New Delhi - A technology and defense initiative by India and the United States aims at countering China and reducing New Delhi's dependence on Russian weapons. Analysts say it also marks a significant push in tightening the U.S. and India's strategic partnership.
Both countries will deepen cooperation in areas like quantum computing, artificial intelligence, 5G wireless networks and semiconductors - areas in which China has acquired a dominating position.
"This convergence comes at a time when technology is becoming a determinant in U.S.-China relations and in some ways the geopolitics of technology is shaping the global balance of power," said Harsh Pant, the vice president of studies and foreign policy at the Observer Research Foundation in New Delhi. "This also represents America placing a huge bet on India's emergence as a major player in the Indo-Pacific."
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Senior officials from both countries met in Washington earlier this month for the U.S.-India Initiative on Critical and Emerging Technologies, which was announced by U.S. President Joe Biden and Indian Prime Minister Narendra Modi last May on the sidelines of a Quad summit held in Tokyo.
Jake Sullivan, the U.S. national security adviser, told reporters that the goal is for technological partnerships to be "the next big milestone" in the India-U.S. relationship.
Concerned about U.S. reliance on China for critical components such as semiconductors, Washington has taken steps to halt the sale of advanced semiconductor technology to Beijing and wants to shift the manufacture of such components to friendly countries.
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India, whose relations with Beijing have plummeted since a deadly clash along their Himalayan border three years ago, also wants to boost local manufacturing in crucial sectors such as semiconductors which are at the heart of modern electronic devices.
"Geopolitics is a big driver of this new initiative," said Michael Kugelman, director of the South Asia Institute at the Wilson Center. He says the agreement reflects how far the India-U.S. relationship has come over the last few decades. "In recent years they've built enough trust to be talking about technology transfers and intelligence-sharing-something that Washington tends to do only with its closest strategic partners."
The agreement also aims to facilitate joint development of defense technologies and weapons production in India. New Delhi wants to coproduce weapons in India with foreign defense manufacturers rather than purchase them outright, but U.S. restrictions on transferring defense technology have stalled such efforts with American companies.
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The initial focus will be on jet engines, artillery systems and armored infantry vehicles. During the February 1 meeting in Washington, American officials said that the government would look into expediting a review of an application by U.S. manufacturer General Electric to jointly build jet engines in India for Indian aircraft.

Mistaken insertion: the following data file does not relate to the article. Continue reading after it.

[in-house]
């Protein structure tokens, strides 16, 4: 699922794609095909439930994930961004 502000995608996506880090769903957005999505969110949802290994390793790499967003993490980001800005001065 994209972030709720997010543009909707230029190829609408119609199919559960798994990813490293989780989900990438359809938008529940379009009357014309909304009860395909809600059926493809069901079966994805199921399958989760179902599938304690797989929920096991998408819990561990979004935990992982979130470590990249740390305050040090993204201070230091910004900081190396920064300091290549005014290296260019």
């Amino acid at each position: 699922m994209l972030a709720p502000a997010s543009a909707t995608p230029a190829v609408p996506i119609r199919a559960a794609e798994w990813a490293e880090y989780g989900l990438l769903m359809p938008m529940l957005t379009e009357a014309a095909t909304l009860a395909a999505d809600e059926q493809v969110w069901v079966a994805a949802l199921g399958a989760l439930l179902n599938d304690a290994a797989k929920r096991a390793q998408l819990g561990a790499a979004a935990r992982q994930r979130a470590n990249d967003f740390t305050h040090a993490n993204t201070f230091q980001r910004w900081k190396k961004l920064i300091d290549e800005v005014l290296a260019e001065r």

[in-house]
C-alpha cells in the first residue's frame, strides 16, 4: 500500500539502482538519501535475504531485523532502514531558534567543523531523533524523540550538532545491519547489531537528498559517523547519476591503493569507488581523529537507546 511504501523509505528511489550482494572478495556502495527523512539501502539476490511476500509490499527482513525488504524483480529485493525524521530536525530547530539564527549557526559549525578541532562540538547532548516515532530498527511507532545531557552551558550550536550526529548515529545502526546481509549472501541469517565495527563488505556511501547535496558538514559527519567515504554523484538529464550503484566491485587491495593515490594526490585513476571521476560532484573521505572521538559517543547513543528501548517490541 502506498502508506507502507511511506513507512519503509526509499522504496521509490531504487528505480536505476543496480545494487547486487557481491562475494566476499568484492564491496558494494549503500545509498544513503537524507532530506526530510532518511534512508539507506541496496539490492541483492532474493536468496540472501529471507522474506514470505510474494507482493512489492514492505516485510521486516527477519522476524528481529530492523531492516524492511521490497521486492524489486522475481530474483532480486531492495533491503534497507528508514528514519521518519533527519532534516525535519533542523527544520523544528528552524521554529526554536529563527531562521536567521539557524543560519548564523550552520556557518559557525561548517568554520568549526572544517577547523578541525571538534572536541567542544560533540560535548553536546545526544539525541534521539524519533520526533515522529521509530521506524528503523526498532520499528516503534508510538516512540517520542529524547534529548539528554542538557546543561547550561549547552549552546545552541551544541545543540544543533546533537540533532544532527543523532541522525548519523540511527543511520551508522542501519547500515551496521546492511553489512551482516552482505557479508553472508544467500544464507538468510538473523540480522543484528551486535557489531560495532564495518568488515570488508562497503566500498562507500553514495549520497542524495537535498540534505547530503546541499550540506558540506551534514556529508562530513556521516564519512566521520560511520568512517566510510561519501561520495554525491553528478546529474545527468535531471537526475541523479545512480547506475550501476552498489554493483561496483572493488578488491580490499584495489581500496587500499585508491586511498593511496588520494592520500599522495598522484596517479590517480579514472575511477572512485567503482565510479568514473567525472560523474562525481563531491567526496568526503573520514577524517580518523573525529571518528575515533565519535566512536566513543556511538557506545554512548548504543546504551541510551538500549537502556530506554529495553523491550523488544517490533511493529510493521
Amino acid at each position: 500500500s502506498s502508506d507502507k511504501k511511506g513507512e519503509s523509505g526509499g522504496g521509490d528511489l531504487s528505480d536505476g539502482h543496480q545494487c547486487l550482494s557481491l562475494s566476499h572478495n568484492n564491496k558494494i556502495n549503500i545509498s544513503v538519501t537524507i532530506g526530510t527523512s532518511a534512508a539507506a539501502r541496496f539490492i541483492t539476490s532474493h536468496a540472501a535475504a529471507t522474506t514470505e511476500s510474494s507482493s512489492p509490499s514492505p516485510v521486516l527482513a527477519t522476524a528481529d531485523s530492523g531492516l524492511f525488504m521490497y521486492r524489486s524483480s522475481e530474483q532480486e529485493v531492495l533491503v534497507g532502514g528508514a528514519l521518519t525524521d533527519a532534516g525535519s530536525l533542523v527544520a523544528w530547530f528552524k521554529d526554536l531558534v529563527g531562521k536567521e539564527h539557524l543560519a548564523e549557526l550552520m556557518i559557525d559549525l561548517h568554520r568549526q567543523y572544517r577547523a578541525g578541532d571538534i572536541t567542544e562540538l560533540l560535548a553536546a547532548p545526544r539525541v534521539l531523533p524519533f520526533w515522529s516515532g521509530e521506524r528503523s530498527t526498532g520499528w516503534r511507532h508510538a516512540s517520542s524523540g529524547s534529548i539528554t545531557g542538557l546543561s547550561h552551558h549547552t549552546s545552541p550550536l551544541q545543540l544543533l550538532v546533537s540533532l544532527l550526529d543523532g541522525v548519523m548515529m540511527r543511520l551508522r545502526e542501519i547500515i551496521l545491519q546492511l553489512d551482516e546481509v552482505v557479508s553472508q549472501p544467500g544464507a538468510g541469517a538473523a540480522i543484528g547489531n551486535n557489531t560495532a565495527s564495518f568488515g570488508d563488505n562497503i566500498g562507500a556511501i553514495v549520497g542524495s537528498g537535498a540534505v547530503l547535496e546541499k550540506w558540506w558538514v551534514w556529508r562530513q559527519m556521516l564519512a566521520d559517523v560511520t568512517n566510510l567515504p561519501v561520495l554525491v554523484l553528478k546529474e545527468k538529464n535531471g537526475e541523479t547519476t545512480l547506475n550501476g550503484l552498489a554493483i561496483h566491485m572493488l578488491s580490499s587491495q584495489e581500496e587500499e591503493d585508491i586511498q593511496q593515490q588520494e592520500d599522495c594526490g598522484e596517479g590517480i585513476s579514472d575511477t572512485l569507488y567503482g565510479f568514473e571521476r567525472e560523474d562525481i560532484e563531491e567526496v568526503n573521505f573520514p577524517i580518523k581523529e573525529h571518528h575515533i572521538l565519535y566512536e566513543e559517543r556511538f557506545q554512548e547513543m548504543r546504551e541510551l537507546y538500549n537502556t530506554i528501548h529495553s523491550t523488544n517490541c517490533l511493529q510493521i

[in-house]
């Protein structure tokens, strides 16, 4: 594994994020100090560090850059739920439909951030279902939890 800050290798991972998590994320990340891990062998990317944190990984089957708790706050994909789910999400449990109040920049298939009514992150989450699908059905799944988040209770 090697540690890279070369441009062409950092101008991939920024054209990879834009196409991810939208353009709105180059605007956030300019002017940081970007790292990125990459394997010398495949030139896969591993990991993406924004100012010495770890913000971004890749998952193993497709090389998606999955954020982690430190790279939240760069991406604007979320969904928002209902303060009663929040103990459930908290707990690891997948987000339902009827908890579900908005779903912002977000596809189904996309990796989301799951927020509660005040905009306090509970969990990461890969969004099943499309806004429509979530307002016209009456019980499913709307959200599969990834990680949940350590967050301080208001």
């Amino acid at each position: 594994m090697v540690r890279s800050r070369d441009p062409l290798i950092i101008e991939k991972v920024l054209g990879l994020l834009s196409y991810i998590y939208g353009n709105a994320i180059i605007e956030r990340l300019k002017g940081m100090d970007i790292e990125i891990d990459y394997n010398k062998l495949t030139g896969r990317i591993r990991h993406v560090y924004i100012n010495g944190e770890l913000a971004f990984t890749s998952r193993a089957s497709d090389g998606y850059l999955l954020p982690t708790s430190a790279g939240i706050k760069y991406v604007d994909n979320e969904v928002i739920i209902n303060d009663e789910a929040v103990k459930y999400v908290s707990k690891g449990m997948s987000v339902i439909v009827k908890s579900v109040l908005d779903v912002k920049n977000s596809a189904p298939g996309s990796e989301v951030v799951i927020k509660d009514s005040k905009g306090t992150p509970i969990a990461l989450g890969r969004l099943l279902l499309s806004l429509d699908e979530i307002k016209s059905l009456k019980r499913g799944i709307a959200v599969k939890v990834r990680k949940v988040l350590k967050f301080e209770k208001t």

"The more India and the U.S. will work on cutting edge technologies, the less relevant Russia will become to India's strategic calculations," Pant said.
India's partnership with Washington has been spurred by New Delhi's growing worries about China as troops from both countries faceoff along their disputed Himalayan border for a third winter. However, India did not join in Western sanctions against Russia or outright condemn the Russian invasion of Ukraine, raising questions about the divergent position it took from the U.S.
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Analysts in India pointed out that besides its longstanding policy of strategic autonomy, New Delhi's choices were also constrained by its heavy dependence on Russia for weapons. Although India has diversified its defense purchases in recent years, more than two thirds of its military equipment is of Russian origin and critical to its security needs amid its standoff with China.
"Washington's current policy is to play a long game and to try to persuade New Delhi that over the longer term, Moscow will be too cash-strapped and sanctioned to provide military supplies to India," Kugelman said. "And that the U.S. will position itself to provide India with the types of military equipment that New Delhi has long secured from Russia."
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However, translating the potential of the defense and technology agreements on the ground remains to be tested because much will depend on how private companies in both countries move to firm up partnerships. While India has a highly skilled workforce, American companies have long complained of Indian regulations that have been an obstacle to manufacturing in the country. India on the other hand cites strict U.S. regulations on technology transfers as hampering those efforts.
But the agreement is seen as a positive signal of the two countries overcoming long-standing issues of trust.
"Despite India's stand on Ukraine, despite some other problems, these have become marginal to the larger strategic vision that the two nations have. It is now guided by the Indo-Pacific, where they are increasingly on the same side," Pant said.